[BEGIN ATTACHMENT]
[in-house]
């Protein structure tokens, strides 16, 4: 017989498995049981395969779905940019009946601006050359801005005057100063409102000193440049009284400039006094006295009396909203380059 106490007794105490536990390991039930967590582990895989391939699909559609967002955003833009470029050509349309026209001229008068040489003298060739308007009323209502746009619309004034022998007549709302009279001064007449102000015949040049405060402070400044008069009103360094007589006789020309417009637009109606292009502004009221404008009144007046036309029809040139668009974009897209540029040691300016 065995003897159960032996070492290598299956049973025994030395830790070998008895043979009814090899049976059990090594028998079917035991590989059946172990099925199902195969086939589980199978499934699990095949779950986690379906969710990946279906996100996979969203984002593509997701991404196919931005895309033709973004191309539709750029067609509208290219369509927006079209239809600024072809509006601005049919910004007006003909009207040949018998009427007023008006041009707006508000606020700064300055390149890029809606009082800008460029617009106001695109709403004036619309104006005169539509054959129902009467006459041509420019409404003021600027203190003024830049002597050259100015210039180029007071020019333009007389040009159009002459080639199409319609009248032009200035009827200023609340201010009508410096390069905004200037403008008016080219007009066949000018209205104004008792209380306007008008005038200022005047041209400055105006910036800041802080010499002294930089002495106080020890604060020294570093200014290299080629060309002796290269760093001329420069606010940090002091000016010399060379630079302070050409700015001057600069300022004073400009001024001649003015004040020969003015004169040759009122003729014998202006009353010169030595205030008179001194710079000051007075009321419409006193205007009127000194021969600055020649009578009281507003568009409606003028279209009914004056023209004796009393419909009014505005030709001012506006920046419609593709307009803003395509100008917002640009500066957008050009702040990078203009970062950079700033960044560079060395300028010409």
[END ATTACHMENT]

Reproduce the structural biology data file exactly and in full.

[in-house]
């Protein structure tokens, strides 16, 4: 017989498995049981395969779905940019009946601006050359801005005057100063409102000193440049009284400039006094006295009396909203380059 106490007794105490536990390991039930967590582990895989391939699909559609967002955003833009470029050509349309026209001229008068040489003298060739308007009323209502746009619309004034022998007549709302009279001064007449102000015949040049405060402070400044008069009103360094007589006789020309417009637009109606292009502004009221404008009144007046036309029809040139668009974009897209540029040691300016 065995003897159960032996070492290598299956049973025994030395830790070998008895043979009814090899049976059990090594028998079917035991590989059946172990099925199902195969086939589980199978499934699990095949779950986690379906969710990946279906996100996979969203984002593509997701991404196919931005895309033709973004191309539709750029067609509208290219369509927006079209239809600024072809509006601005049919910004007006003909009207040949018998009427007023008006041009707006508000606020700064300055390149890029809606009082800008460029617009106001695109709403004036619309104006005169539509054959129902009467006459041509420019409404003021600027203190003024830049002597050259100015210039180029007071020019333009007389040009159009002459080639199409319609009248032009200035009827200023609340201010009508410096390069905004200037403008008016080219007009066949000018209205104004008792209380306007008008005038200022005047041209400055105006910036800041802080010499002294930089002495106080020890604060020294570093200014290299080629060309002796290269760093001329420069606010940090002091000016010399060379630079302070050409700015001057600069300022004073400009001024001649003015004040020969003015004169040759009122003729014998202006009353010169030595205030008179001194710079000051007075009321419409006193205007009127000194021969600055020649009578009281507003568009409606003028279209009914004056023209004796009393419909009014505005030709001012506006920046419609593709307009803003395509100008917002640009500066957008050009702040990078203009970062950079700033960044560079060395300028010409």